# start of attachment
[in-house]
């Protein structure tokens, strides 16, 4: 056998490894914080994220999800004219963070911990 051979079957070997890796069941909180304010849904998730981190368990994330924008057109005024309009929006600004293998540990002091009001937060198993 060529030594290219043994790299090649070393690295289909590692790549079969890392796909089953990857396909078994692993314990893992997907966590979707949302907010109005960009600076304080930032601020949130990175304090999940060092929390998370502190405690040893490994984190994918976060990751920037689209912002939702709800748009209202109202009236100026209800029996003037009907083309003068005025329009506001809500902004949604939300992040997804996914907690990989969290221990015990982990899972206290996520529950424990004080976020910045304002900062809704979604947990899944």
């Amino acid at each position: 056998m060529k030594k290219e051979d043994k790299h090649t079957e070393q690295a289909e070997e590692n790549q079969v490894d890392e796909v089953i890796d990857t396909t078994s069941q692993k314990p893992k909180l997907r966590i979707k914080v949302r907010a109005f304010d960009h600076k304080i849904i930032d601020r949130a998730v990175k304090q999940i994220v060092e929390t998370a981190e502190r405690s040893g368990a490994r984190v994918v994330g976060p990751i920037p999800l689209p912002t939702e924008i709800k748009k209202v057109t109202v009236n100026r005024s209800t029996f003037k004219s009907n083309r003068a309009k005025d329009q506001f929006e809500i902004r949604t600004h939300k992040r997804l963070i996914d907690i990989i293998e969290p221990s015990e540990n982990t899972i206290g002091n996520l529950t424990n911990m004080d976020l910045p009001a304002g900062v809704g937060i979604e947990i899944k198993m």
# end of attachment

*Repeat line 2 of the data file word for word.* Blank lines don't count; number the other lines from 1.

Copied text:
């Protein structure tokens, strides 16, 4: 056998490894914080994220999800004219963070911990 051979079957070997890796069941909180304010849904998730981190368990994330924008057109005024309009929006600004293998540990002091009001937060198993 060529030594290219043994790299090649070393690295289909590692790549079969890392796909089953990857396909078994692993314990893992997907966590979707949302907010109005960009600076304080930032601020949130990175304090999940060092929390998370502190405690040893490994984190994918976060990751920037689209912002939702709800748009209202109202009236100026209800029996003037009907083309003068005025329009506001809500902004949604939300992040997804996914907690990989969290221990015990982990899972206290996520529950424990004080976020910045304002900062809704979604947990899944």